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Watson's water hammer pulse is a characteristic medical sign first described by Thomas Watson, M.D. in 1844. It is a pulse that is powerfully pulsating, similar in nature to the pounding of a water hammer. This hyperdynamic pulse occurs when an increased amount of blood is pumped with each stroke of the left ventricle, the largest chamber of the heart. There is also a decreased resistance to outflow of the blood, leading to a widening of the range between the highest and lowest numbers of a blood pressure reading, called the pulse pressure. The Corrigan's pulse, named for Sir Dominic Corrigan, M.D., refers to a water hammer pulse that is detected in the carotid artery, whereas a Watson's water hammer pulse pertains to one detected peripherally in an arm or leg.
A pulse is the rhythmic throb of blood flow due to the heartbeat. The pulse can be felt in many sites on the human body. Common sites for checking a pulse include in the neck, at the wrist, on the inside of the elbow, behind the knee, and near the ankle joint. It can also be ascertained by assessing the heartbeats directly using a stethoscope. Both pulse rate and quality reveal the underlying status of the heart and blood vessels.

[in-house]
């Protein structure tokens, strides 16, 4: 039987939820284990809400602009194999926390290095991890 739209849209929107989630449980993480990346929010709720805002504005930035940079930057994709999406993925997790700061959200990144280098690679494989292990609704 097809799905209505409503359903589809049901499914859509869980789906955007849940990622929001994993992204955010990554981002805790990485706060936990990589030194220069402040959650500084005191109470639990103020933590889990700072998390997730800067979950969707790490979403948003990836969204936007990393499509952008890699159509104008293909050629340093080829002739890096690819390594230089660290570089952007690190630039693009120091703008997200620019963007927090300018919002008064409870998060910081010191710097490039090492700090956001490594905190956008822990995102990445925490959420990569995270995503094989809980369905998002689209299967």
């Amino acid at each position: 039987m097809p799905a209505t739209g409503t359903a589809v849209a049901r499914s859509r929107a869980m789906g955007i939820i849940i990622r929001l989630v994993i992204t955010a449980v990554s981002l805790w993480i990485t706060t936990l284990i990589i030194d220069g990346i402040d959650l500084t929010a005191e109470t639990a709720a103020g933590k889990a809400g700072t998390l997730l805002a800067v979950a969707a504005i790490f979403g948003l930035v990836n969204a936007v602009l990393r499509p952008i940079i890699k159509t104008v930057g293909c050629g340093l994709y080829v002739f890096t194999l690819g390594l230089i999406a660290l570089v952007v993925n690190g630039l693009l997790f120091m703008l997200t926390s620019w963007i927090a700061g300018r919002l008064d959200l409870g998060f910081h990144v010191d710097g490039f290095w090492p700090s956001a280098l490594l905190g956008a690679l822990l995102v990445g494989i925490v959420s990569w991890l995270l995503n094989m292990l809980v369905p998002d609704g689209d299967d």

Systolic and diastolic readings constitute the numerical boundaries of blood pressure. They represent opposite ends of the cardiac cycle and the highest and lowest levels of blood pressure for a given individual. The pulse pressure is an indicator of the force that the heart generates each time it contracts. In healthy adults, the pulse pressure in a seated position is approximately 40, but can rise to 100 during exercise. Some studies indicate that the pulse pressure may be a better prognostic indicator of clinical outcome than either the systolic or the diastolic blood pressure alone.
There are many symptoms associated with water hammer pulse, the most common of which are muscle weakness and fatigue. Other associated symptoms include shortness of breath, lower extremity swelling, and headache. Patient may experience chest pains and palpitations. Cardiac arrhythmia, irregular heartbeat, may occur due to impaired electrical conduction in the heart chambers.
A water hammer pulse is most often associated with a leaking aortic valve. The aortic valve is the valve that normally keeps blood that has been pumped out of the heart from flowing backward into the heart again. Aortic regurgitation or leakage occurs when the valve does not close properly, allowing blood to leak backward through it. As a result, the left ventricle has to pump more blood than usual, with progressive expansion due to the extra workload. The symptoms of aortic regurgitation can range from mild to severe, with some patients having no symptoms for years.
Some physiological conditions can cause water hammer pulse, such as pregnancy, fever, and extreme anxiety. Other medical conditions can cause a widened pulse pressure, including anemia, hypertension, and cirrhosis of the liver. It can also occur with a hyperactive thyroid gland. Abnormal connections between arteries and veins, called fistulas, can also produce this pulse.
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